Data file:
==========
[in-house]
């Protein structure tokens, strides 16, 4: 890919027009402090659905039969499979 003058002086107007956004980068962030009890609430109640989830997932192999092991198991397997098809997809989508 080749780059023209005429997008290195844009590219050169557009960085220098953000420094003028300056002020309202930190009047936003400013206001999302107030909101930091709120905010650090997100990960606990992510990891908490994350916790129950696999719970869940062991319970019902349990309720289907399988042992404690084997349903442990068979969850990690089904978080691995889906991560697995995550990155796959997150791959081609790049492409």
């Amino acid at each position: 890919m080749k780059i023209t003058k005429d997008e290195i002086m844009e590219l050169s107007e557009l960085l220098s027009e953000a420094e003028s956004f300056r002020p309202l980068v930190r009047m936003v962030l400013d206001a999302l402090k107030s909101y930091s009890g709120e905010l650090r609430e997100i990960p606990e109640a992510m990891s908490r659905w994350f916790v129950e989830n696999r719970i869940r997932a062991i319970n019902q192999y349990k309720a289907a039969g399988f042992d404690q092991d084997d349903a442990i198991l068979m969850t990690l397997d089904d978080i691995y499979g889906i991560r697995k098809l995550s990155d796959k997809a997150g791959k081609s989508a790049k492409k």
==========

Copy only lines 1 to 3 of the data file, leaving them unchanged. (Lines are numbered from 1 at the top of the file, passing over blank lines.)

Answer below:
[in-house]
């Protein structure tokens, strides 16, 4: 890919027009402090659905039969499979 003058002086107007956004980068962030009890609430109640989830997932192999092991198991397997098809997809989508 080749780059023209005429997008290195844009590219050169557009960085220098953000420094003028300056002020309202930190009047936003400013206001999302107030909101930091709120905010650090997100990960606990992510990891908490994350916790129950696999719970869940062991319970019902349990309720289907399988042992404690084997349903442990068979969850990690089904978080691995889906991560697995995550990155796959997150791959081609790049492409």
């Amino acid at each position: 890919m080749k780059i023209t003058k005429d997008e290195i002086m844009e590219l050169s107007e557009l960085l220098s027009e953000a420094e003028s956004f300056r002020p309202l980068v930190r009047m936003v962030l400013d206001a999302l402090k107030s909101y930091s009890g709120e905010l650090r609430e997100i990960p606990e109640a992510m990891s908490r659905w994350f916790v129950e989830n696999r719970i869940r997932a062991i319970n019902q192999y349990k309720a289907a039969g399988f042992d404690q092991d084997d349903a442990i198991l068979m969850t990690l397997d089904d978080i691995y499979g889906i991560r697995k098809l995550s990155d796959k997809a997150g791959k081609s989508a790049k492409k």